PEZ Bookshelf: The Man and His Bike
You only have to look at their country – small, flattish, totally covered with a dense network of bikepath – to know that the Dutch are going to be pretty good at cycling. They also like to write about it too and the colourful columns and short stories of Wilfried de Jong, collected in “The Man & His Bike,” are a novel if understated addition to cycling literature.
Wilfried de Jong has worn many hats, from theatrical entertainer to sports journalist to familiar face on Dutch television. He has made numerous sports documentaries and in 2012 won an award for best sports book of the year; in 2015 his collection of columns, “Solo,” was nominated for another. The latest book, “The Man and His Bike,” is another collection, including some autobiographical pieces as well as short fiction.
The book opens with a charming account of the 17 year old Wilfried standing at the roadside of the 1975 Tour de France with his little box camera, snapping some photos as the greats roll by on the Tourmalet: Merckx, Ocaña, Moser. It captures the fan experience nicely as you stand there for hours, waiting, waiting and then the riders on the big climb pass you slowly (well, faster than you can ride, anyway). You know the stars but only later, looking the pictures, can you identify some of the others.
Next the author jumps forward to the celebration of his 50th birthday. He is the Everyman MAMIL now and his dream is to ride up Mont Ventoux. Accompanied by friends and his young son in a rental car, the account mixes de Jong’s experience—and riding through the hot bare woods at the bottom of theclimb rings very true—with the story of Tom Simpson, a ghost that will always haunt the cyclist’s Giant of Provence.
De Jong conjures up the atmosphere of riding in the Netherlands, recklessly tearing down the bikepaths at 50 km/h with the kind of ending you would expect, or cycling into a brutal North Sea headwind, chasing down a much younger rider after indulging in a meal of fried herring sandwiches and a coke, also with results that seem inevitable.
Many of the stories are slice-of-life reflections on people he has met while cycling. These include a record shop owner that jazz fan de Jong meets in New York who rides a Bianchi covered in wool (something I simply cannot picture in my mind); a farmer whose wife has run off with someone “she got off the Internet;” a pair of twins who enlist his assistance in getting their computer up and running to watch the on-line funeral of the ex-husband of one; a scary encounter with someone who calls himself Trouble on the bikepath along the Hudson River; a young Italian woman tending graves and memories. The story “A Pulse of 48” is a reflection on mortality whose theme would be familiar to many of us of a certain age.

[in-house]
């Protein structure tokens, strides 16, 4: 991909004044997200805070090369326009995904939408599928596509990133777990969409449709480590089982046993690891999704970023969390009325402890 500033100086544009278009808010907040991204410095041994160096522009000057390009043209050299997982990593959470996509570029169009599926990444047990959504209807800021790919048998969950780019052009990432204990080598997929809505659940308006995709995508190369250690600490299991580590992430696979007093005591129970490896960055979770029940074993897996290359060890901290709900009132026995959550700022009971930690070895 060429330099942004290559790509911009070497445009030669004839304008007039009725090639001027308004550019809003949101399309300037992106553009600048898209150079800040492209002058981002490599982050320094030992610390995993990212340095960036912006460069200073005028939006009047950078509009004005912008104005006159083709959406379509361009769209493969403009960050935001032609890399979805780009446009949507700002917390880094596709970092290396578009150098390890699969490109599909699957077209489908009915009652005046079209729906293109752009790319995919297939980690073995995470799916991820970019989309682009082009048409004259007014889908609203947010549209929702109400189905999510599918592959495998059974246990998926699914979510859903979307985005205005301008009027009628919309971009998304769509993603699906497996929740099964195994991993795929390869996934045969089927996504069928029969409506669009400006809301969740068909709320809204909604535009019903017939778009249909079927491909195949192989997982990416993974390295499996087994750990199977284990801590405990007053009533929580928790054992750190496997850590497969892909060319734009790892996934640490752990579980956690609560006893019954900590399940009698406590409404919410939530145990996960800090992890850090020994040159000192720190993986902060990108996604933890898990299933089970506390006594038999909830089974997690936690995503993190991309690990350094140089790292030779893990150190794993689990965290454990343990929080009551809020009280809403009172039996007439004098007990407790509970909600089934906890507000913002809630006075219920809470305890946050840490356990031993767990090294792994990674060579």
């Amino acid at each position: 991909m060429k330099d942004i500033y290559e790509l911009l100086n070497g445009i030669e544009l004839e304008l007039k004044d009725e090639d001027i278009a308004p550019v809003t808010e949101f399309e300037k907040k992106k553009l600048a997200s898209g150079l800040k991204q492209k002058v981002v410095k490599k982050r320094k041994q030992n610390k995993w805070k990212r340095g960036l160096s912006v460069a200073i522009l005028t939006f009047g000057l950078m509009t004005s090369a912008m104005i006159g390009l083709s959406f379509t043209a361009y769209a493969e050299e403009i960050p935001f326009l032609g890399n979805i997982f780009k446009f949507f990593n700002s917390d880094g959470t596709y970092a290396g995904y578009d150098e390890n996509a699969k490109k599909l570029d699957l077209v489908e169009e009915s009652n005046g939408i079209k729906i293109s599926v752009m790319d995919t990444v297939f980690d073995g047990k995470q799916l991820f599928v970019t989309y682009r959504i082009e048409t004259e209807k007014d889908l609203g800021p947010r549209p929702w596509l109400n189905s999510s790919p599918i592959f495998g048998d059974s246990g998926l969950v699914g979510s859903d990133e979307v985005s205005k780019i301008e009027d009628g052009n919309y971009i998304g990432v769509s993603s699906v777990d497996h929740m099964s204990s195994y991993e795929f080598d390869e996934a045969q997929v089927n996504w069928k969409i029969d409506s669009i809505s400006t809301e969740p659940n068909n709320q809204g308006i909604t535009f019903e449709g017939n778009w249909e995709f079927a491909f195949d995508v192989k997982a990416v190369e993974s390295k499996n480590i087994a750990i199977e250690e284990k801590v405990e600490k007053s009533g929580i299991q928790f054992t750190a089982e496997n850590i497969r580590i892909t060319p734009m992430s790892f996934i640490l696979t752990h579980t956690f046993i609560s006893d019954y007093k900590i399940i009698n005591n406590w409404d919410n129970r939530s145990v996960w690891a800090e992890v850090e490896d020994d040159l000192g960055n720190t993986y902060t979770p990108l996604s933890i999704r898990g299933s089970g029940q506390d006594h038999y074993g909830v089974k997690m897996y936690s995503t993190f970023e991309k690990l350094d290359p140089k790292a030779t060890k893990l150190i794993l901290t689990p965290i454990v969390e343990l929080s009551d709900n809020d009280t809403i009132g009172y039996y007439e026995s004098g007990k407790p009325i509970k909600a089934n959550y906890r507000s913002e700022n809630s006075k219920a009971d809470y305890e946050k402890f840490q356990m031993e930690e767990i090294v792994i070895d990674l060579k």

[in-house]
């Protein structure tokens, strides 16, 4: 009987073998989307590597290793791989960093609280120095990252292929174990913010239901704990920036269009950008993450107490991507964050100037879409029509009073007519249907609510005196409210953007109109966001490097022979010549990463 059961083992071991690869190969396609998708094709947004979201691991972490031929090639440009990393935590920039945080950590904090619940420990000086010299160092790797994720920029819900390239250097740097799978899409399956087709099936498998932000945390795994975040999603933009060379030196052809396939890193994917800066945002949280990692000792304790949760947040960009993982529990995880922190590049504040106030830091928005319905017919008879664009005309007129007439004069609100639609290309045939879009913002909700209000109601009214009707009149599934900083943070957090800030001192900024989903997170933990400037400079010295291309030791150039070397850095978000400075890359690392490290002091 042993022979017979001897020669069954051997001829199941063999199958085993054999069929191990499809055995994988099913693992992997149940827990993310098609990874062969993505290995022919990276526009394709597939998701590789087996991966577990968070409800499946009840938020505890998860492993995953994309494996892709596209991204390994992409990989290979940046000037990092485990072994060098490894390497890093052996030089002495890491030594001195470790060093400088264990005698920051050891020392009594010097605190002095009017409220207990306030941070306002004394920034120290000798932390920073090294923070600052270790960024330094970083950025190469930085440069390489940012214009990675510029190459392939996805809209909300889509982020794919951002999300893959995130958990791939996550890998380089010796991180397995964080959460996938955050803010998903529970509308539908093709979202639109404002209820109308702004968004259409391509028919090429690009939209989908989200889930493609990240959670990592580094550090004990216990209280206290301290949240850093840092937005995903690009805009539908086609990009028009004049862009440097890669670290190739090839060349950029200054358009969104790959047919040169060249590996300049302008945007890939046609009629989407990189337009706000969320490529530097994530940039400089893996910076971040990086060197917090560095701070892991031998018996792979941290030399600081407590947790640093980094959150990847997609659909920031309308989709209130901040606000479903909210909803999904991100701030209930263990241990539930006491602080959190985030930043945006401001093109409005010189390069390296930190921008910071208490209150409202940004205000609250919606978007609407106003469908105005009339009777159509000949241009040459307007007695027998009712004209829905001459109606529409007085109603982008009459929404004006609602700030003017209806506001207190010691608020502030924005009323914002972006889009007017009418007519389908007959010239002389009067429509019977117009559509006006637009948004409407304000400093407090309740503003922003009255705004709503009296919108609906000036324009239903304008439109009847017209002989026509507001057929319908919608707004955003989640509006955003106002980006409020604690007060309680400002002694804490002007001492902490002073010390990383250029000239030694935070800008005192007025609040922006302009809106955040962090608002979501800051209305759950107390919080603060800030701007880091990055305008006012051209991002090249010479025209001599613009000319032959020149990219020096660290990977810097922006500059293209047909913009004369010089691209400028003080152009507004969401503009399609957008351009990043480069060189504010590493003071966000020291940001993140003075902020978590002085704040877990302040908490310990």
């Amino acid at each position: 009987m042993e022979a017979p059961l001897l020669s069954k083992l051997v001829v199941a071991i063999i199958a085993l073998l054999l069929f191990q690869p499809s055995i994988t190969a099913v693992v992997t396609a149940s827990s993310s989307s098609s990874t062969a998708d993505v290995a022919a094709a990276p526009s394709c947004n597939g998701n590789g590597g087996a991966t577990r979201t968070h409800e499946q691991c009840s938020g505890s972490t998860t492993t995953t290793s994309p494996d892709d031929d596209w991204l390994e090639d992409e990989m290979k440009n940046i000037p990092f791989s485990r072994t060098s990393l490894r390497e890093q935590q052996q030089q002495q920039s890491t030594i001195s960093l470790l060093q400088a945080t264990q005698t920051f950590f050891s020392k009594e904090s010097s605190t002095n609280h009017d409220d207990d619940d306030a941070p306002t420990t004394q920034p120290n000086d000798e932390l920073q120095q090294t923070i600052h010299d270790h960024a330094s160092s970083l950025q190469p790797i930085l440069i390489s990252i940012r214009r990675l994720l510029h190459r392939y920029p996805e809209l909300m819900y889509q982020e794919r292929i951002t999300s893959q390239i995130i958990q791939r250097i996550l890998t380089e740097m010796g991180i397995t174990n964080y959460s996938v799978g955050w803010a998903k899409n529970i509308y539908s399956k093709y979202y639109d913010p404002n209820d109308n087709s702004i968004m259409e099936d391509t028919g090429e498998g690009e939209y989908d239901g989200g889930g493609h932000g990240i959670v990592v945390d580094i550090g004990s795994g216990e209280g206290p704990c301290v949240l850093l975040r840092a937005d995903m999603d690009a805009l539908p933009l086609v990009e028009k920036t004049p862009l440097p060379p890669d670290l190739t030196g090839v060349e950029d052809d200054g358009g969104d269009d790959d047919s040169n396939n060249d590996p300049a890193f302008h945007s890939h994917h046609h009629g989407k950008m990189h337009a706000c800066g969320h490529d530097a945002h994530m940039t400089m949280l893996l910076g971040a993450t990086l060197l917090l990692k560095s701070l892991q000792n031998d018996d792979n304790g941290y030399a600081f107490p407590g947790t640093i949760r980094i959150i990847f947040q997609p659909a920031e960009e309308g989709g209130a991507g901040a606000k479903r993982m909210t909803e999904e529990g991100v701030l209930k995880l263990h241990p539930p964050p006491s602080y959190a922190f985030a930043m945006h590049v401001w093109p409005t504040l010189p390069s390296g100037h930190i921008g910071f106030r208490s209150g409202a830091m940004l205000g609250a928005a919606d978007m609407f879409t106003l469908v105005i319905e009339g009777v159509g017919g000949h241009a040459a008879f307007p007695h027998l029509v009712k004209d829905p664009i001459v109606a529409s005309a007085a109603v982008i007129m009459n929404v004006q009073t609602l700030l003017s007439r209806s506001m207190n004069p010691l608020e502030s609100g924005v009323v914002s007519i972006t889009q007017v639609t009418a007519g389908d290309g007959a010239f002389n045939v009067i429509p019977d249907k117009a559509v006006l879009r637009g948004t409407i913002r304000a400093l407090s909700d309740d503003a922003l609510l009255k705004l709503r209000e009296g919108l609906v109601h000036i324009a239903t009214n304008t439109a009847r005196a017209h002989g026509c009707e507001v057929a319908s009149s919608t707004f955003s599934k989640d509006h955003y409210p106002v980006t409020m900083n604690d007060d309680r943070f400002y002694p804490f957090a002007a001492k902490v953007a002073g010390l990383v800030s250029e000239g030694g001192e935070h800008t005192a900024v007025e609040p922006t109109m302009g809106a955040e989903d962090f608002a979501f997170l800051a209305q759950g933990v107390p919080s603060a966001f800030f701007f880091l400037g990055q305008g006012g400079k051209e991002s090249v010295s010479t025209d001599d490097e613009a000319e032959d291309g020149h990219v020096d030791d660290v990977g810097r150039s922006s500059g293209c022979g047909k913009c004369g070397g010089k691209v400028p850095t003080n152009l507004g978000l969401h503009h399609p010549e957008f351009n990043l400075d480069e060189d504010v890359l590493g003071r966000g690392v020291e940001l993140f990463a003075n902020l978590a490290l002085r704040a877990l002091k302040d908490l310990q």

“The Man and His Bike” therefore has quite a range in one slim volume. It has no photographs which one considers perhaps fortunate as one of the stories is about de Jong getting photographed while standing naked with his bike on the cobbles of Paris-Roubaix. Alas, thanks to the Internet one can discover this image was used on the cover of the Dutch edition of one of his books! Please do not consider trying this yourself when you find yourself in Northern France in Spring.
Some of the stories are very funny, such as the account of riding with a foul-mouthed American handcylist while staying at a French hotel, a hotel where his room is decorated in gnome motif, while others, such as crashing into bramble bushes in Italy, are more dramatic. As a journalist, he apparently had the opportunity to interview Gino Bartali and Federico Bahamontes. Funerals make an appearance, with that of Marco Pantani in 2004, which de Jong could have attended, and that of Fausto Coppi, which he did not as it took place in 1960.
The author’s creative writing skills appear in several fictional stories, including one about a mysterious woman who offers massages to cyclists stuggling up to the Col de l’Homme Mort (Dead Man’s Pass—a real climb in the Alps that appeared in the 1956 Tour de France), and a story about Eddy Merckx obsessively adjusting his bicycle which clearly is a prose reflection of this incident in the famous “A Sunday in Hell” film. While some of the stories will make you laugh and others are melancholy, two of them—one about a real incident involving wildlife and another a piece of fiction about a lost racing cyclist and a farmer’s daughter—will leave the reader feeling distinctly uncomfortable. But then again the Dutch are noted for plain speaking, for good or ill.
Cycling has not been generally been fruitful ground for introspective literature but “The Man and His Bikes” offers a thoughtful and creative look into the mind of someone whose life is made richer for it.
“The Man and His Bike” by Wilfried de Jong
256 pages, softbound
Ebury Press, London, 2018
Suggested Retail Price: GBP 8.99/US$ 14.95/C$19.99
front cover photo: NyklyN
back cover photo: Annaleen Louwes
When not wishing to be massaged by mysterious women, Leslie Reissner may be found reliving his crawl up Mont Ventoux at www.tindonkey.com.